Newspaper article International New York Times

Potential Fine for German Bank Takes Toll on Shares ; Commerzbank May Pay $500 Million for Violating United States Sanctions

Newspaper article International New York Times

Potential Fine for German Bank Takes Toll on Shares ; Commerzbank May Pay $500 Million for Violating United States Sanctions

Article excerpt

The market reactied sharply even though the bank had already disclosed it was being investigated for its dealings with countries blacklisted by the United States.

Investors reacted with dismay Tuesday to news that Commerzbank, Germany's second-largest lender, could be the latest European financial institution to settle with the American authorities over suspicions that it violated sanctions on trade with Iran and other countries.

Commerzbank shares fell 5.6 percent on Tuesday, a surprisingly sharp reaction considering that the company had disclosed four years ago that it was among lenders being investigated for its dealings with Iran and other countries blacklisted by the United States. Commerzbank had already set aside more than enough to cover the likely fine of at least $500 million.

But news of the potential financial hit comes at an inopportune time for Commerzbank and European banks in general. Many are still struggling to recover from the financial crisis that began in 2008 while facing increasing pressure from regulators and new risks emanating from Eastern Europe and Ukraine.

The fine against Commerzbank would be a fraction of the $8.9 billion penalty agreed to last week by BNP Paribas, France's biggest bank. And unlike BNP, Commerzbank would probably not have to admit criminal wrongdoing.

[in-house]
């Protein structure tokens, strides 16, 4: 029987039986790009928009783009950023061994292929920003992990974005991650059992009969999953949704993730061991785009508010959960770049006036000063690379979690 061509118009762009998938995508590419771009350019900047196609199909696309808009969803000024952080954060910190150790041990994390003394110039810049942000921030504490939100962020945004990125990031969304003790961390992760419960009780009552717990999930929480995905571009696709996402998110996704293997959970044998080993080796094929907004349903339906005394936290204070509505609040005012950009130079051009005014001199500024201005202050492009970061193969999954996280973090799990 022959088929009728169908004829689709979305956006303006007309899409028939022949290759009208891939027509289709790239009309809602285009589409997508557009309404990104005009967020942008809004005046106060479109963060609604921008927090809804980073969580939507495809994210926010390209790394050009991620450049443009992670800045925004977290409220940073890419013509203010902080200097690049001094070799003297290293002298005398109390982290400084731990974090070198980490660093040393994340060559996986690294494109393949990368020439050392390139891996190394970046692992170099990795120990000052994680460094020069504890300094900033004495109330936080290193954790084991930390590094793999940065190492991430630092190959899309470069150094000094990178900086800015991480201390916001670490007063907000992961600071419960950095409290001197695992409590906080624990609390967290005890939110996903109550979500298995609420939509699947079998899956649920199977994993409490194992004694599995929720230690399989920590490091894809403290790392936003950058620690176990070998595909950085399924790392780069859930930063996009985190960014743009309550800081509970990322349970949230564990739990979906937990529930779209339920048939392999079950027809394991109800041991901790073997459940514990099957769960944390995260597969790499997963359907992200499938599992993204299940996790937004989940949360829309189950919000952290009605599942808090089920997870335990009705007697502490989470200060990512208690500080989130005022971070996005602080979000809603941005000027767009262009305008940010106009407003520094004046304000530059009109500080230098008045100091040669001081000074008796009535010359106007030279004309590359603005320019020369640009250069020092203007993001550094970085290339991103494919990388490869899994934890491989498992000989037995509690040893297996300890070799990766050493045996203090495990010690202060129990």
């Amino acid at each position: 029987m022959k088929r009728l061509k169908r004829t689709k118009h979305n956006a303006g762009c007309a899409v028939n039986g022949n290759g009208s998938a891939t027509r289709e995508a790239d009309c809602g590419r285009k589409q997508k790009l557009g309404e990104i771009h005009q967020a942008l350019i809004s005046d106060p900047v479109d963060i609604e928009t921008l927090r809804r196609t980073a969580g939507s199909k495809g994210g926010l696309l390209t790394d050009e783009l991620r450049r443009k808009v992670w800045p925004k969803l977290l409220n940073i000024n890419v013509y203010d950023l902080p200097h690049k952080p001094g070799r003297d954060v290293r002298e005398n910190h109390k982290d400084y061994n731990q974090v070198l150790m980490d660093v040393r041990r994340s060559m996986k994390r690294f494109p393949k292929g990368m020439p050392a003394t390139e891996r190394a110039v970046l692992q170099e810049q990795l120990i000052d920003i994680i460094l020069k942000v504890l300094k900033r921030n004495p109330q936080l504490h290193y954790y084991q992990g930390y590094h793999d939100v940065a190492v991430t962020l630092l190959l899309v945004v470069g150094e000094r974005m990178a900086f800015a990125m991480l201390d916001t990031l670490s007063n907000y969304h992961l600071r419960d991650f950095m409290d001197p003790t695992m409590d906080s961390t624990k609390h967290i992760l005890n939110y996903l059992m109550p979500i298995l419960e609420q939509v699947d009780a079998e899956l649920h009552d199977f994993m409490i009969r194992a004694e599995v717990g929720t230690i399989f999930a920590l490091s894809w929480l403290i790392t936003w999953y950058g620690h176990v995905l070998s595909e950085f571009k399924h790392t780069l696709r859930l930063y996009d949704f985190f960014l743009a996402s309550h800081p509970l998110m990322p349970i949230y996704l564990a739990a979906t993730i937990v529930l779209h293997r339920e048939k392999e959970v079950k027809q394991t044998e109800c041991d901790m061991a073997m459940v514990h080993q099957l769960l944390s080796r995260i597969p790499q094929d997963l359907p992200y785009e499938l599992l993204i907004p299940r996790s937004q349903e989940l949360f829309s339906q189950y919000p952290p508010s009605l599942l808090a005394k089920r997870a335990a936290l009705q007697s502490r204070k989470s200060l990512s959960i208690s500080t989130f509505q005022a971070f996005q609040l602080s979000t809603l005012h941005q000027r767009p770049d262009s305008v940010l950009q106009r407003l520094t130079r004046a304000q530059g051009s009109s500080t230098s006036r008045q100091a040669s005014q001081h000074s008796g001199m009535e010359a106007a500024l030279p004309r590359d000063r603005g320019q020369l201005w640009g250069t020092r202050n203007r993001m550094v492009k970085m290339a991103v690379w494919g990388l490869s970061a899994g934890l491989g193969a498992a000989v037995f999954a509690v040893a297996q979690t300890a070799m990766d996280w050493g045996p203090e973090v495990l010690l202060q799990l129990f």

"It's quite good news for banks in Europe," Jon Peace, a banking analyst at Nomura in London, said on Tuesday.

But shareholders focused more on the risks, and bank shares fell across Europe on Tuesday. Shares of Deutsche Bank, Germany's largest bank, which is also under investigation, slid 1.9 percent.

A settlement with Commerzbank would pave the way for a deal between Deutsche Bank and prosecutors in the United States, according to people briefed on the matter, who requested anonymity because they were not authorized to speak publicly.

Commerzbank's list of legal problems is far shorter than Deutsche Bank's. Commerzbank has a much smaller presence on Wall Street and outside Germany in general than its larger rival, which also faces investigations into suspicions that it was involved in the manipulation of benchmark interest rates and foreign currency trading.

But Commerzbank's resources are more limited. It is the 39th- largest bank in the world measured by assets, according to SNL Financial, while Deutsche Bank is the 11th-largest.

Commerzbank returned to a profit of 200 million euros, or $272 million, in the first quarter of 2014 after a loss of EUR 98 million a year earlier. But its return on equity, a common measure of bank profitability, was just 3.1 percent, low by industry standards.

And the bank is still trying to get rid of more than EUR 100 billion in so-called non-core assets, including troubled loans for commercial real estate and the depressed shipping industry. …

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